Iron prices have been surging for the past couple of months. In contrast with other industrial and precious metals which have been falling in value, global supply for iron has been in a pinch as some of the world’s largest facilities in Brazil have been shut down due to safety concerns.
Prices for the metal finally broke the $100 per tonne mark on Friday, breaking a record not seen in over five years as commodity investors cheered.
Most of this increase in price can be attributed to Vale (NYSE: VALE) and the various issues the company has had with its Brazilian operations. Besides the January collapse which killed hundreds of people and kick started the entire affair, the company warned the public last week that another major dam of theirs was at risk for rupturing as soon as this week.
While the company had already evacuated over 500 people at risk, the facility holds a large quantity of waste that, should a rupture occur, could cause significant environmental damage.
The Minas Gerais dam in question holds 6 million cubic meters of mining waste, roughly half of what January’s dam rupture released. Coupled with the fact that the facility is only 40 kilometers away from the previous rupture, there’s a big risk that the environmental spillage could re-damage the previously affected area.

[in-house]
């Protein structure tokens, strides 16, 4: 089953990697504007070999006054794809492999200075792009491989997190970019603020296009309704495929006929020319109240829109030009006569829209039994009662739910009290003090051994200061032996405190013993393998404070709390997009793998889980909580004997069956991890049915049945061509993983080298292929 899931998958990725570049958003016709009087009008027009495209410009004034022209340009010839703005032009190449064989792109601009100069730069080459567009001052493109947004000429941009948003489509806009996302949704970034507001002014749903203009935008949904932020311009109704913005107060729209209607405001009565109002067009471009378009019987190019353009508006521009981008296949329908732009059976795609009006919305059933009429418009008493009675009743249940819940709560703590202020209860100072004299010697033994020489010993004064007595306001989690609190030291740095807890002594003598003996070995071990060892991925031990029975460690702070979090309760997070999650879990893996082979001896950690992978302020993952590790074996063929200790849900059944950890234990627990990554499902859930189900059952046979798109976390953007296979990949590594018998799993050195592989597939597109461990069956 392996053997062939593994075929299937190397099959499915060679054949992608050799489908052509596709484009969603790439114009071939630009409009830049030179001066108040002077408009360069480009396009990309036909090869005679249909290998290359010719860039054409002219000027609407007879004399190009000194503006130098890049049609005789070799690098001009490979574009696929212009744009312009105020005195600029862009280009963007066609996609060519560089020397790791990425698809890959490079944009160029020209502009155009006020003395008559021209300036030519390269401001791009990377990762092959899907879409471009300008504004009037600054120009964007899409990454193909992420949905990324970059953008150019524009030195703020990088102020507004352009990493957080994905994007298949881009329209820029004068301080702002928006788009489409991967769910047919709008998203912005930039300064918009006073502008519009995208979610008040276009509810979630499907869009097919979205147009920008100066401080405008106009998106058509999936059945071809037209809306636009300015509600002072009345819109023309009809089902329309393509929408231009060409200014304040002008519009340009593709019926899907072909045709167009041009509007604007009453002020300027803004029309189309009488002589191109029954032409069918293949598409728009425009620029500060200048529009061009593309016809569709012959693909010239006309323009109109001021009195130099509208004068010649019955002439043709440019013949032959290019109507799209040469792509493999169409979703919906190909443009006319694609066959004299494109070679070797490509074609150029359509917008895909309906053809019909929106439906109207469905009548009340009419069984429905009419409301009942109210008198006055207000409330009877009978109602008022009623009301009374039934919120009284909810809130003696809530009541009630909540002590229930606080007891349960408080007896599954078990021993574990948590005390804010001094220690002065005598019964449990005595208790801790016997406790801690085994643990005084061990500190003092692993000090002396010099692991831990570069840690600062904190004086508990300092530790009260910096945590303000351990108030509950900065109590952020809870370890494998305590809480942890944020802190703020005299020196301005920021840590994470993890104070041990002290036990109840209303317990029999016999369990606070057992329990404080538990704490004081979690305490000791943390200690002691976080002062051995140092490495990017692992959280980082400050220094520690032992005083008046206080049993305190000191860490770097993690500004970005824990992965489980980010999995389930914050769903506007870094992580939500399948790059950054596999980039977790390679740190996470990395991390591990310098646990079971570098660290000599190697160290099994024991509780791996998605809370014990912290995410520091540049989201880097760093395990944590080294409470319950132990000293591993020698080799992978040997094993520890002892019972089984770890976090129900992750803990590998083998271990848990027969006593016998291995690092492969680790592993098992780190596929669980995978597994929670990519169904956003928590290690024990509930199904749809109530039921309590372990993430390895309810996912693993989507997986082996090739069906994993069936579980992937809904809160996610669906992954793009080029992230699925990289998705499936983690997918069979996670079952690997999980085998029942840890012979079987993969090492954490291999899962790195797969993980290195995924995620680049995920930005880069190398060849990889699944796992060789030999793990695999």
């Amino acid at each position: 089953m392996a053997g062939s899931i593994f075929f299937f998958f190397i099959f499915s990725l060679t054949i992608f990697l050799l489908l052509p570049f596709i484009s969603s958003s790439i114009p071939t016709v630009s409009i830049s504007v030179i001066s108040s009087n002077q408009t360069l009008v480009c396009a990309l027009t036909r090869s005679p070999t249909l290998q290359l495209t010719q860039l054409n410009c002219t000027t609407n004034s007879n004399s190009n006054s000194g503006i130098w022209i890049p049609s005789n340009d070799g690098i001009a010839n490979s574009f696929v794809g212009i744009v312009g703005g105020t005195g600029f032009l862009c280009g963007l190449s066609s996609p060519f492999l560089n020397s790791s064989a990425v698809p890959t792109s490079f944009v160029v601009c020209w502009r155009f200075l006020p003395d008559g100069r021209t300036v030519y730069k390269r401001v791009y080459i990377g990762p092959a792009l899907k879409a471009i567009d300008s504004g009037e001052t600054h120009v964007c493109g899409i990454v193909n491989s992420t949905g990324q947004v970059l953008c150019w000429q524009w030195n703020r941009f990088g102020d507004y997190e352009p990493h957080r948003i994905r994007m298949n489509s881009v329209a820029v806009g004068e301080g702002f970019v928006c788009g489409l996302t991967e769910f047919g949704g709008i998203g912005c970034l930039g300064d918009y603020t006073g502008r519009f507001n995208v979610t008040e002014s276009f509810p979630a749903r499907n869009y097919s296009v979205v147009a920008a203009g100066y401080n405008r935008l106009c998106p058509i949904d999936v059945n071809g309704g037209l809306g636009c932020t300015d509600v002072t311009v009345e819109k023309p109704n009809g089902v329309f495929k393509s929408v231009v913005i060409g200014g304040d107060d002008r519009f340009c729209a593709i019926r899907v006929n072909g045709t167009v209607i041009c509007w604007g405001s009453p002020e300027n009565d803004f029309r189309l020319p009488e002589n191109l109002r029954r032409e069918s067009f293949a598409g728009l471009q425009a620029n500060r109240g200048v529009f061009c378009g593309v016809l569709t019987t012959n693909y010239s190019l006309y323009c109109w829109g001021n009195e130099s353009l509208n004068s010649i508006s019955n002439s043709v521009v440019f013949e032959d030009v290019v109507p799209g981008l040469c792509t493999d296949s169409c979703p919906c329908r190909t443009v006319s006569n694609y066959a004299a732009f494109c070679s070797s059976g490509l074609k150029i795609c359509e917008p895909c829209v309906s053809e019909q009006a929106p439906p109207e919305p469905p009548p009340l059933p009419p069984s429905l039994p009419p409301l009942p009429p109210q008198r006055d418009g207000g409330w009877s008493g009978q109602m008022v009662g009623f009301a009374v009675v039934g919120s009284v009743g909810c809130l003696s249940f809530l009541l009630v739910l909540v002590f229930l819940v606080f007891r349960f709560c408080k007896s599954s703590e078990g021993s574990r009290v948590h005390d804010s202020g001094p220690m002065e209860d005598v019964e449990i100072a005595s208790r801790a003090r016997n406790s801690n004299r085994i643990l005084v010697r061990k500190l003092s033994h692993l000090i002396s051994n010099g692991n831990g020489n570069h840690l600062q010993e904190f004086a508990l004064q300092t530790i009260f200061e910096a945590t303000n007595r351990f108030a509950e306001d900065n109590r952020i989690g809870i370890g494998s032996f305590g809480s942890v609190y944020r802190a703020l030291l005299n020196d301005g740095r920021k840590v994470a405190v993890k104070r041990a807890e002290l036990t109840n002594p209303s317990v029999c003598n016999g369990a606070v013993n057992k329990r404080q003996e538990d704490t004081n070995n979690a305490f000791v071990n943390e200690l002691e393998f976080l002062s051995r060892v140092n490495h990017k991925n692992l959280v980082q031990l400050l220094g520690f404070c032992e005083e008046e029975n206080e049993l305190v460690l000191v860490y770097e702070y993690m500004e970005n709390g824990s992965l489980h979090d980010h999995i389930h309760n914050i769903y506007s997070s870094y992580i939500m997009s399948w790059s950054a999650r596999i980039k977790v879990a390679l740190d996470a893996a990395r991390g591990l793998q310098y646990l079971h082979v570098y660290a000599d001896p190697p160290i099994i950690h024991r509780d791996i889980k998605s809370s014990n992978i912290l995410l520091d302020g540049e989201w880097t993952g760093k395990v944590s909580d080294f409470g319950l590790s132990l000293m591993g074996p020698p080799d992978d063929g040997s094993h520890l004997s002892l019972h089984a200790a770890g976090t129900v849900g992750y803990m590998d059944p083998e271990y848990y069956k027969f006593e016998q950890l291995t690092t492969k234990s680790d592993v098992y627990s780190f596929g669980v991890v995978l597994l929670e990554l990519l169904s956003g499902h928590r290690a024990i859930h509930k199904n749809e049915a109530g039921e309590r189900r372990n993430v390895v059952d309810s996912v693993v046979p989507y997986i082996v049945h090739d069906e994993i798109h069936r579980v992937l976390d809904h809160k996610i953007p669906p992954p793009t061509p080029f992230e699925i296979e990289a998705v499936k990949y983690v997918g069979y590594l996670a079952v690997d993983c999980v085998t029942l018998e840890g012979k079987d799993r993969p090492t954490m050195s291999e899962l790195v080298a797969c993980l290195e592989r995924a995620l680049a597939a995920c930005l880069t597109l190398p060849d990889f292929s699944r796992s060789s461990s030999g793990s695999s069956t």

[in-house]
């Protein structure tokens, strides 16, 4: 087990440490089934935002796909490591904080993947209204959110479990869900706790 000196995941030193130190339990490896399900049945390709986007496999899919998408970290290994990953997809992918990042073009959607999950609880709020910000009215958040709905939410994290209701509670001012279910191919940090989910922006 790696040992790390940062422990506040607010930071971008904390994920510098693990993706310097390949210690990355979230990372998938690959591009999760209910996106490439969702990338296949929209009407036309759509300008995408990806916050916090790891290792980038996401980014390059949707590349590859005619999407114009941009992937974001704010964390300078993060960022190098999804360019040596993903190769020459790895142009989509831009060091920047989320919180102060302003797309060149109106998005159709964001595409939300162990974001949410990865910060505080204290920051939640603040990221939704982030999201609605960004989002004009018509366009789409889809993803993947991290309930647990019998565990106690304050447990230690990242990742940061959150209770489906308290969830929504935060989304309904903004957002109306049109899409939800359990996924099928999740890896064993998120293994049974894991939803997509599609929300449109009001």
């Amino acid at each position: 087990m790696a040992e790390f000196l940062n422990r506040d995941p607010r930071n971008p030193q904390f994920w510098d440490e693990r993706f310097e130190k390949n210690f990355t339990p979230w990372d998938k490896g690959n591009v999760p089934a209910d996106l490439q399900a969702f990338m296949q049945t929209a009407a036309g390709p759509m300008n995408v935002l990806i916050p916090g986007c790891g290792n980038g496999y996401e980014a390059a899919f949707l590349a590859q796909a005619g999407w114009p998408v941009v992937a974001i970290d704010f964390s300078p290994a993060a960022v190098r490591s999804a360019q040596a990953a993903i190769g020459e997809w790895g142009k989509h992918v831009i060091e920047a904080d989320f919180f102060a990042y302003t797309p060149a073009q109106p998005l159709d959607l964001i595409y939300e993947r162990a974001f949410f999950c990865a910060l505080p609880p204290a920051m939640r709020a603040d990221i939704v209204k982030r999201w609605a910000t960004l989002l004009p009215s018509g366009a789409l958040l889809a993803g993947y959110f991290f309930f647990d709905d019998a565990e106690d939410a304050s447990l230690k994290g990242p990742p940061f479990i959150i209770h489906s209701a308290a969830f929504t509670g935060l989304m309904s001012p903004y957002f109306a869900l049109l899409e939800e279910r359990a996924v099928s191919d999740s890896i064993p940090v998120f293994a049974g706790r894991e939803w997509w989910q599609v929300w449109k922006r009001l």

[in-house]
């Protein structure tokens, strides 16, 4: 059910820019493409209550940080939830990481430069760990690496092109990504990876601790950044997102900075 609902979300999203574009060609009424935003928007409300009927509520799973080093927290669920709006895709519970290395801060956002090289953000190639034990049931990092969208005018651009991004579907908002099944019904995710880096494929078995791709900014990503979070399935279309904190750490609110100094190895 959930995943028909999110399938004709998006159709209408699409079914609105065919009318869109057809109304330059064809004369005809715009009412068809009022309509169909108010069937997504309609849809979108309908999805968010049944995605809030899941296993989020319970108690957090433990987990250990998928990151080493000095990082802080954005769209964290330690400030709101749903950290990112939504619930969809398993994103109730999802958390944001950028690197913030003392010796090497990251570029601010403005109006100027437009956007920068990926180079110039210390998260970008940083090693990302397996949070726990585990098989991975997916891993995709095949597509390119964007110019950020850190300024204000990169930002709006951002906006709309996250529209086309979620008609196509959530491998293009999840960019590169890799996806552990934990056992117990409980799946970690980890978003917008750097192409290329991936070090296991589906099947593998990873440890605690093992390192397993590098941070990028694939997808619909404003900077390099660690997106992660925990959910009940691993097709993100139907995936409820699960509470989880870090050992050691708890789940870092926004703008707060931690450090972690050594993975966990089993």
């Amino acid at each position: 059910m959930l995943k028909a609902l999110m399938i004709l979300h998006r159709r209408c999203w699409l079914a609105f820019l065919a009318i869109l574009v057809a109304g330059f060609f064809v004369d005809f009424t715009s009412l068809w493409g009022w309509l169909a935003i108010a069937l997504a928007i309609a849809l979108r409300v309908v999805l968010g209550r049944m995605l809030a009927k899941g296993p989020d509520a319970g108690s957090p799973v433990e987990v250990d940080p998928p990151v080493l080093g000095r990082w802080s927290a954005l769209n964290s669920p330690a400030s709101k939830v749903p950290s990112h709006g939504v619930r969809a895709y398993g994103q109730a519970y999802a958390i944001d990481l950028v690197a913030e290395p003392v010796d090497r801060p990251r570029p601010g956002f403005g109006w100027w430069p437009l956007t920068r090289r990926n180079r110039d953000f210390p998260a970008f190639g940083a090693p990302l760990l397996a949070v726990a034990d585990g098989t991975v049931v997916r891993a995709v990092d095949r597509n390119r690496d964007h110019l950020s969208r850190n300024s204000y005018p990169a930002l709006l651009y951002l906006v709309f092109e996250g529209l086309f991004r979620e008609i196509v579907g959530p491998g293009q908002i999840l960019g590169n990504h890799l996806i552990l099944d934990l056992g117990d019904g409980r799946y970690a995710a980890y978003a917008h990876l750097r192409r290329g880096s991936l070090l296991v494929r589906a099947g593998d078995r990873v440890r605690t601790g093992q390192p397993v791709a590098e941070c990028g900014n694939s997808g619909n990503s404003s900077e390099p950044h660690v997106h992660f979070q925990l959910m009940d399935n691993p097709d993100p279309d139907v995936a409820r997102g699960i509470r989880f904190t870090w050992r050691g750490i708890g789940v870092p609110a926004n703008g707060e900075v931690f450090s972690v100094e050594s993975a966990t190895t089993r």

This announcement was the catalyst for Friday’s price jump as global markets became increasingly worried that even more potential disasters could be coming soon. The benchmark Platts IODEX, specifically the spot price of 62% Fe content ore reached $100.40 per tonne on Friday, reaching a level not seen since 2014.
June futures contracts, in comparison, stayed just below that figure at $98.19, up 3.1 percent. According to MarketWatch, prices for the most-active iron contracts have increased by 40 percent to data.
“Iron-ore prices have hit new highs this week as steel production in China is growing fast this year, against earlier expectations of lower output,” said Hector Forster, senior pricing editor of raw materials and steel at S&P Global Platts. “Industry analysts have revised up expectations for steel output and seaborne iron ore demand, citing their expectations China cannot easily bring more iron ore back into the market, which may support iron ore prices longer into the second half.”
Other analysts have gone on to say the same thing while also emphasizing that while there isn’t much risk to human life, the potential for environmental damage remains huge, alongside the potential fines that Vale will likely receive in the process from the Brazilian government.
As the largest producer of iron ore in the world, Vale’s reduced output from Brazil has affected the market significantly. April shipments from the country were down 60 percent below normal levels for the month. At the same time, a cyclone hit the Pilbara region, further delaying shipments from not just Vale but Rio Tinto, BHP, and Fortescue in another top iron producing region, Western Australia.
When combined with the record-breaking steel output from China, the global demand for iron is expected to remain strong as prices continue to surge upwards.